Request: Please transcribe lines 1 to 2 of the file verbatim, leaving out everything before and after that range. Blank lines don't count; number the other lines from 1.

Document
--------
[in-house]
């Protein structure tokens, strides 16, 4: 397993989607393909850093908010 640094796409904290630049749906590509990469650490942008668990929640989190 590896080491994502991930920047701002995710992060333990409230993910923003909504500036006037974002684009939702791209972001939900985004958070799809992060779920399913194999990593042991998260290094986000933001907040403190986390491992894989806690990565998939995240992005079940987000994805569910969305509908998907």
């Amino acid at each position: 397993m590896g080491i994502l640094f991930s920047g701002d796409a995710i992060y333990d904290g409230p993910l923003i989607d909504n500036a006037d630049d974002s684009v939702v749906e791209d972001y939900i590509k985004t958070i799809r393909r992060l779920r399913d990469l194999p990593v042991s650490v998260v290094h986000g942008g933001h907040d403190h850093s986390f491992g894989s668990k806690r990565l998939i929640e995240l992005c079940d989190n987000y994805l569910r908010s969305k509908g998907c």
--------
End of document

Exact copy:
[in-house]
């Protein structure tokens, strides 16, 4: 397993989607393909850093908010 640094796409904290630049749906590509990469650490942008668990929640989190 590896080491994502991930920047701002995710992060333990409230993910923003909504500036006037974002684009939702791209972001939900985004958070799809992060779920399913194999990593042991998260290094986000933001907040403190986390491992894989806690990565998939995240992005079940987000994805569910969305509908998907």